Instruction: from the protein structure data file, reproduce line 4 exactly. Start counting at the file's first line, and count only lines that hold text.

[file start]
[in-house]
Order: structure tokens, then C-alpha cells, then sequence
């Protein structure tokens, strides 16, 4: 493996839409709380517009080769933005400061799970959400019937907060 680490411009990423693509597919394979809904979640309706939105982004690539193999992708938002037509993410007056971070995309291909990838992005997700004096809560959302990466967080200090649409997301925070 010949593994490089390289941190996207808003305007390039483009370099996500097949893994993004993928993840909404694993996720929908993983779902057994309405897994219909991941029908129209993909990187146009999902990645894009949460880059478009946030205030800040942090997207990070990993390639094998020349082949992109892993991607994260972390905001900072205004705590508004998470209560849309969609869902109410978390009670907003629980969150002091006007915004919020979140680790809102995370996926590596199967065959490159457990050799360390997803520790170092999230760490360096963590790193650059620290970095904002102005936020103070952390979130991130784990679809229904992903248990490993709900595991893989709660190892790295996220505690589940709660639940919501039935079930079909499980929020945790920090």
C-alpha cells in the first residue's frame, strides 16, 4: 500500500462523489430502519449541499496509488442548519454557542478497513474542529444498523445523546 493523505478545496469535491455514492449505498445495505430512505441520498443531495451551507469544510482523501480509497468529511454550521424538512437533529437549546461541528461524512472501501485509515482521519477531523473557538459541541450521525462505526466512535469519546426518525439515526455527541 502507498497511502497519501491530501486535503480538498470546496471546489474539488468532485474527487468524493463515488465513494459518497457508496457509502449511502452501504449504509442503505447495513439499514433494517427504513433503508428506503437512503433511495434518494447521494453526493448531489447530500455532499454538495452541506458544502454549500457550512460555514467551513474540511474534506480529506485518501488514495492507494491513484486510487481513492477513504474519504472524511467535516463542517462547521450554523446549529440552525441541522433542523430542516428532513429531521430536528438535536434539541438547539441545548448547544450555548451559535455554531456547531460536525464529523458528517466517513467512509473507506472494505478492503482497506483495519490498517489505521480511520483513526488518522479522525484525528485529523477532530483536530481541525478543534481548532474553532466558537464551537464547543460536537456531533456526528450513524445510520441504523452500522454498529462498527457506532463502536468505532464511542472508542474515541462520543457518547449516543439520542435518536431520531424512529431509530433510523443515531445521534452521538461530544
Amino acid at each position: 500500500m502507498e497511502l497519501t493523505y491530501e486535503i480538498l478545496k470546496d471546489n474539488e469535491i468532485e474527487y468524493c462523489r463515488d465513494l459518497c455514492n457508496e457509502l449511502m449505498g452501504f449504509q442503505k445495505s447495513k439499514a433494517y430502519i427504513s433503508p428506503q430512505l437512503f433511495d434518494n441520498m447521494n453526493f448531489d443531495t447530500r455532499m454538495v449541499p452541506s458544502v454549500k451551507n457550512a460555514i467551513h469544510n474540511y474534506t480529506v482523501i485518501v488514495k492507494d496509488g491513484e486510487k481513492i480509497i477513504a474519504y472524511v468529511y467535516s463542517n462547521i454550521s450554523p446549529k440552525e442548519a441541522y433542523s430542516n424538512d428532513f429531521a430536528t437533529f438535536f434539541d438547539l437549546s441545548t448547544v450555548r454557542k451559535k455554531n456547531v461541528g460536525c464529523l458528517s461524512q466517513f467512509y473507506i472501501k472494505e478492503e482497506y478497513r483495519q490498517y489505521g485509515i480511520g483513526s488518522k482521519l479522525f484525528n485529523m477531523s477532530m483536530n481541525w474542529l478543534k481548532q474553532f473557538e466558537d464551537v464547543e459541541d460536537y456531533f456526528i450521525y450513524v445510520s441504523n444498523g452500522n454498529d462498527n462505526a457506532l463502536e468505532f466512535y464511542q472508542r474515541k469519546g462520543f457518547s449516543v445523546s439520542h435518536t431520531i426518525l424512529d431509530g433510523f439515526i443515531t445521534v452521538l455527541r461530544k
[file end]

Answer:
C-alpha cells in the first residue's frame, strides 16, 4: 500500500462523489430502519449541499496509488442548519454557542478497513474542529444498523445523546 493523505478545496469535491455514492449505498445495505430512505441520498443531495451551507469544510482523501480509497468529511454550521424538512437533529437549546461541528461524512472501501485509515482521519477531523473557538459541541450521525462505526466512535469519546426518525439515526455527541 502507498497511502497519501491530501486535503480538498470546496471546489474539488468532485474527487468524493463515488465513494459518497457508496457509502449511502452501504449504509442503505447495513439499514433494517427504513433503508428506503437512503433511495434518494447521494453526493448531489447530500455532499454538495452541506458544502454549500457550512460555514467551513474540511474534506480529506485518501488514495492507494491513484486510487481513492477513504474519504472524511467535516463542517462547521450554523446549529440552525441541522433542523430542516428532513429531521430536528438535536434539541438547539441545548448547544450555548451559535455554531456547531460536525464529523458528517466517513467512509473507506472494505478492503482497506483495519490498517489505521480511520483513526488518522479522525484525528485529523477532530483536530481541525478543534481548532474553532466558537464551537464547543460536537456531533456526528450513524445510520441504523452500522454498529462498527457506532463502536468505532464511542472508542474515541462520543457518547449516543439520542435518536431520531424512529431509530433510523443515531445521534452521538461530544